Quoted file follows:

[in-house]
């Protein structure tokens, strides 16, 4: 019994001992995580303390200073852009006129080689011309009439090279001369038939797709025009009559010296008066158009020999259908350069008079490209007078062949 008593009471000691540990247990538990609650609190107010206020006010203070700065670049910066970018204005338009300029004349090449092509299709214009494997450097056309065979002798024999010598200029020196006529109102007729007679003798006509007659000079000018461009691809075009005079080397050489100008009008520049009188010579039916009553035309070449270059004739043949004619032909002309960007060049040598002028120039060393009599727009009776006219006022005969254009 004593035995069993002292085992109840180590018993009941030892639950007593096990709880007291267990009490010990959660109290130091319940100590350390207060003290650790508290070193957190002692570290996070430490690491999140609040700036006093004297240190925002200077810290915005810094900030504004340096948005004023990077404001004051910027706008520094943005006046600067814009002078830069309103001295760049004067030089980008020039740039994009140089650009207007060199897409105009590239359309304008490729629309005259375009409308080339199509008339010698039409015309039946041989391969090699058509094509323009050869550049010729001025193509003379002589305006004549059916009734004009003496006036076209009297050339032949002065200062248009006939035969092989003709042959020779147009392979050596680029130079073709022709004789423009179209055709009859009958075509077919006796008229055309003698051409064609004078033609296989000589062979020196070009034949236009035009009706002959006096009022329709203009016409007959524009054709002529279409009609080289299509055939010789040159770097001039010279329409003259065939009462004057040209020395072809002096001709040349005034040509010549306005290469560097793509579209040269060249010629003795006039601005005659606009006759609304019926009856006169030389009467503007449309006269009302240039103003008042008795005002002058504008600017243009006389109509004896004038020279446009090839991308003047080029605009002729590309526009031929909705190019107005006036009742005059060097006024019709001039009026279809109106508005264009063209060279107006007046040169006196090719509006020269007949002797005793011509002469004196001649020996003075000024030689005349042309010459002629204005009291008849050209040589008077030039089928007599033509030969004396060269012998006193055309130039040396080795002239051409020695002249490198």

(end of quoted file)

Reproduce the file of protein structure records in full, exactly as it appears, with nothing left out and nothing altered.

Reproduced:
[in-house]
């Protein structure tokens, strides 16, 4: 019994001992995580303390200073852009006129080689011309009439090279001369038939797709025009009559010296008066158009020999259908350069008079490209007078062949 008593009471000691540990247990538990609650609190107010206020006010203070700065670049910066970018204005338009300029004349090449092509299709214009494997450097056309065979002798024999010598200029020196006529109102007729007679003798006509007659000079000018461009691809075009005079080397050489100008009008520049009188010579039916009553035309070449270059004739043949004619032909002309960007060049040598002028120039060393009599727009009776006219006022005969254009 004593035995069993002292085992109840180590018993009941030892639950007593096990709880007291267990009490010990959660109290130091319940100590350390207060003290650790508290070193957190002692570290996070430490690491999140609040700036006093004297240190925002200077810290915005810094900030504004340096948005004023990077404001004051910027706008520094943005006046600067814009002078830069309103001295760049004067030089980008020039740039994009140089650009207007060199897409105009590239359309304008490729629309005259375009409308080339199509008339010698039409015309039946041989391969090699058509094509323009050869550049010729001025193509003379002589305006004549059916009734004009003496006036076209009297050339032949002065200062248009006939035969092989003709042959020779147009392979050596680029130079073709022709004789423009179209055709009859009958075509077919006796008229055309003698051409064609004078033609296989000589062979020196070009034949236009035009009706002959006096009022329709203009016409007959524009054709002529279409009609080289299509055939010789040159770097001039010279329409003259065939009462004057040209020395072809002096001709040349005034040509010549306005290469560097793509579209040269060249010629003795006039601005005659606009006759609304019926009856006169030389009467503007449309006269009302240039103003008042008795005002002058504008600017243009006389109509004896004038020279446009090839991308003047080029605009002729590309526009031929909705190019107005006036009742005059060097006024019709001039009026279809109106508005264009063209060279107006007046040169006196090719509006020269007949002797005793011509002469004196001649020996003075000024030689005349042309010459002629204005009291008849050209040589008077030039089928007599033509030969004396060269012998006193055309130039040396080795002239051409020695002249490198």